Steve Ballmer has spoken to shareholders of his vision of a diversified Microsoft which includes both Bing and Xbox, with the backing of the tearful Bill Gates.
Ballmer said Tuesday that under the re-org that he announced this summer, Microsoft won’t be limited to a single set of activities, rather it would span “a family of services” for IT pros, business, consumers and channel partners. Services will be delivered via devices.
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Ballmer was speaking at the last annual gathering of Microsoft shareholders he is expected to attend ahead of the 21 November release of the Xbox One.
Tuesday was also the day that Nokia shareholders approved the purchase of their company by Microsoft.
“We clearly have big opportunity in devices," said the man El Reg was the first to describe as looking like Uncle Fester. "Just take a look at Xbox One… no other company could have delivered what we are delivering with Xbox One. It is a reflection of what’s possible.”
It emerged last week that one of the candidates for his job as Microsoft chief executive, Nokia CEO Stephen Elop, is open to unloading Xbox and ready to dump perennial lossmaker Bing in order to narrow Microsoft’s focus on business apps.
“This is really a signature moment in the transformation of the company that will bring together the best mobile device work from Microsoft and Nokia,” Ballmer told doubters.
“The realignment of the company that we announced in July is underway,” he added.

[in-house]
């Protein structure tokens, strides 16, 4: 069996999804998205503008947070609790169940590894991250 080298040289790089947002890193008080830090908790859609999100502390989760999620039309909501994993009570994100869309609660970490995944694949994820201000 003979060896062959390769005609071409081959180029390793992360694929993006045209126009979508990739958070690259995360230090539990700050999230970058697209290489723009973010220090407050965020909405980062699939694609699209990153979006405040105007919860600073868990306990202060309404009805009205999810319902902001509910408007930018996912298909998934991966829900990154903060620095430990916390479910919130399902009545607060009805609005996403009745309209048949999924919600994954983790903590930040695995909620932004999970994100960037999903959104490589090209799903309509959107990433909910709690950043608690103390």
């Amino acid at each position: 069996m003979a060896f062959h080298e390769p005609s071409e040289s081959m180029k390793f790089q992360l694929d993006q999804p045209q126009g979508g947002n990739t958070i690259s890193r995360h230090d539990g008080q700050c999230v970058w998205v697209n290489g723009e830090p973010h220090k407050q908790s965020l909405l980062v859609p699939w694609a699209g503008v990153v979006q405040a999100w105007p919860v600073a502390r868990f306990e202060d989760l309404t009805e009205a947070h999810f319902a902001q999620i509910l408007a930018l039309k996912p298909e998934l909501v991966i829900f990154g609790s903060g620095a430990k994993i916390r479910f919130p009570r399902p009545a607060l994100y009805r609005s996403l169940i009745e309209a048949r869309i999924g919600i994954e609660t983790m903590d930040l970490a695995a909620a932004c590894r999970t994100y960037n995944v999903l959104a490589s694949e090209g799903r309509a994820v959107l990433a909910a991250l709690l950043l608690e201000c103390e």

“We have moved and are now consolidation from a collection of businesses groups to an organization that’s aligned by function.
“We are operating with a single strategy and starting to work as a single team to a common set of shared goals, high value activities, expressed through devices and services.”
He also tackled the subject of Nokia, raised by one queasy investor, which Microsoft is taking on as a loss-maker and market-share loser. Ballmer was asked to explain how Microsoft could possibly turn that into a successful business.
In answering, the ghost of aQuantive was invoked. aQuantive was one of Ballmer's trademark "big bets" that was supposed to turn Microsoft into an ads publishing and serving powerhouse against Google.
“Certainly, our aQuantive acquisition is not going to go down on the record books as a success. It wasn’t. And I take responsibility for that. I think that we should be mindful and thoughtful and cautious and yet I don’t think we should be fearful about doing somewhat larger acquisitions,” Ballmer said.
Ballmer spent $6.3bn on aQuantive, which was supposed to deliver integrated ads to Xbox Live, Windows Live, Office Live and MSN. aQuantive had actually been a successful and admired operation as an independent company. Microsoft, though, managed to kill it and the company was forced into a $6.2bn write-off in 2012.
Bill Gates, who also spoke at the shareholder meeting, appeared to endorse the Ballmer vision for a diversified Microsoft.
Gates said that in the hunt for a new CEO, he and fellow board member John Thompson want a candidate able to fulfil a "complex role" running a "complex global business". ®